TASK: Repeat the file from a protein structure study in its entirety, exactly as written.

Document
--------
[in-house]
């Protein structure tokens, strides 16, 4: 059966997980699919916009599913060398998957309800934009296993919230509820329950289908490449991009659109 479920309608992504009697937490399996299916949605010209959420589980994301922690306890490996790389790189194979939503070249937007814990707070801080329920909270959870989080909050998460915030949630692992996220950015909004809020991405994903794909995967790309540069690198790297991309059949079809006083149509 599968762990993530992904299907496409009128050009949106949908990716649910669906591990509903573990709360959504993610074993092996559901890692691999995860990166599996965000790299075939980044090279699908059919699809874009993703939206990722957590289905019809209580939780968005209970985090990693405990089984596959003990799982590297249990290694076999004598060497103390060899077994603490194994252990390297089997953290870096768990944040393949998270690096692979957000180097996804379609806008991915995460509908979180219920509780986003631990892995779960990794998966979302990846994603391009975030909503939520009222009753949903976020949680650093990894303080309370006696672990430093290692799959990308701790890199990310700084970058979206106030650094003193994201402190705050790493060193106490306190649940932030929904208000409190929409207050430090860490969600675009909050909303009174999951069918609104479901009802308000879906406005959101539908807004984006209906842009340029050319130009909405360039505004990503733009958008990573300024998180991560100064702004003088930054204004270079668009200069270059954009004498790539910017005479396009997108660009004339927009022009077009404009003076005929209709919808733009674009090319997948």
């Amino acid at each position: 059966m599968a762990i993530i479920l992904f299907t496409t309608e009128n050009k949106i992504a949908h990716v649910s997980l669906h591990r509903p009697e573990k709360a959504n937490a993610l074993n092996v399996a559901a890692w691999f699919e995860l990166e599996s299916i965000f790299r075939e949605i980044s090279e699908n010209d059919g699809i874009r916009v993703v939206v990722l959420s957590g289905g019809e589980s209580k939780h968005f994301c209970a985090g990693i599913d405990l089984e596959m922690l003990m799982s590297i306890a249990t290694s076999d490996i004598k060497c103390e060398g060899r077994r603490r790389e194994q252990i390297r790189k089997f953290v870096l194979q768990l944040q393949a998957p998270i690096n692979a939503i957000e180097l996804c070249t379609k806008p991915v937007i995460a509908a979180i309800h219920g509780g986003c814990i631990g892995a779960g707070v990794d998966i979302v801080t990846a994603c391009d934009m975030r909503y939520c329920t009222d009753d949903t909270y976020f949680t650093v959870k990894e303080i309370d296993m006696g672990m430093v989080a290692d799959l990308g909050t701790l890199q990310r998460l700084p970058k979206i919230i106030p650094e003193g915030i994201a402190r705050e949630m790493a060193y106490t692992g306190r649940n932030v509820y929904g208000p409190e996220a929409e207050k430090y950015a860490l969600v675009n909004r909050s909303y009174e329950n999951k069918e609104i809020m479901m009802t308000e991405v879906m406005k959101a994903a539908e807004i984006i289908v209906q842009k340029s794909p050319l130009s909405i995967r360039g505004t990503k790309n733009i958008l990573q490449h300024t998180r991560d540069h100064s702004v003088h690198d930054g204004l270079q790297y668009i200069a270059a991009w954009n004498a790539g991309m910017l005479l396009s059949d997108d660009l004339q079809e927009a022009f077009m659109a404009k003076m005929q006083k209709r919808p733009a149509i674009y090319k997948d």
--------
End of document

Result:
[in-house]
């Protein structure tokens, strides 16, 4: 059966997980699919916009599913060398998957309800934009296993919230509820329950289908490449991009659109 479920309608992504009697937490399996299916949605010209959420589980994301922690306890490996790389790189194979939503070249937007814990707070801080329920909270959870989080909050998460915030949630692992996220950015909004809020991405994903794909995967790309540069690198790297991309059949079809006083149509 599968762990993530992904299907496409009128050009949106949908990716649910669906591990509903573990709360959504993610074993092996559901890692691999995860990166599996965000790299075939980044090279699908059919699809874009993703939206990722957590289905019809209580939780968005209970985090990693405990089984596959003990799982590297249990290694076999004598060497103390060899077994603490194994252990390297089997953290870096768990944040393949998270690096692979957000180097996804379609806008991915995460509908979180219920509780986003631990892995779960990794998966979302990846994603391009975030909503939520009222009753949903976020949680650093990894303080309370006696672990430093290692799959990308701790890199990310700084970058979206106030650094003193994201402190705050790493060193106490306190649940932030929904208000409190929409207050430090860490969600675009909050909303009174999951069918609104479901009802308000879906406005959101539908807004984006209906842009340029050319130009909405360039505004990503733009958008990573300024998180991560100064702004003088930054204004270079668009200069270059954009004498790539910017005479396009997108660009004339927009022009077009404009003076005929209709919808733009674009090319997948």
């Amino acid at each position: 059966m599968a762990i993530i479920l992904f299907t496409t309608e009128n050009k949106i992504a949908h990716v649910s997980l669906h591990r509903p009697e573990k709360a959504n937490a993610l074993n092996v399996a559901a890692w691999f699919e995860l990166e599996s299916i965000f790299r075939e949605i980044s090279e699908n010209d059919g699809i874009r916009v993703v939206v990722l959420s957590g289905g019809e589980s209580k939780h968005f994301c209970a985090g990693i599913d405990l089984e596959m922690l003990m799982s590297i306890a249990t290694s076999d490996i004598k060497c103390e060398g060899r077994r603490r790389e194994q252990i390297r790189k089997f953290v870096l194979q768990l944040q393949a998957p998270i690096n692979a939503i957000e180097l996804c070249t379609k806008p991915v937007i995460a509908a979180i309800h219920g509780g986003c814990i631990g892995a779960g707070v990794d998966i979302v801080t990846a994603c391009d934009m975030r909503y939520c329920t009222d009753d949903t909270y976020f949680t650093v959870k990894e303080i309370d296993m006696g672990m430093v989080a290692d799959l990308g909050t701790l890199q990310r998460l700084p970058k979206i919230i106030p650094e003193g915030i994201a402190r705050e949630m790493a060193y106490t692992g306190r649940n932030v509820y929904g208000p409190e996220a929409e207050k430090y950015a860490l969600v675009n909004r909050s909303y009174e329950n999951k069918e609104i809020m479901m009802t308000e991405v879906m406005k959101a994903a539908e807004i984006i289908v209906q842009k340029s794909p050319l130009s909405i995967r360039g505004t990503k790309n733009i958008l990573q490449h300024t998180r991560d540069h100064s702004v003088h690198d930054g204004l270079q790297y668009i200069a270059a991009w954009n004498a790539g991309m910017l005479l396009s059949d997108d660009l004339q079809e927009a022009f077009m659109a404009k003076m005929q006083k209709r919808p733009a149509i674009y090319k997948d």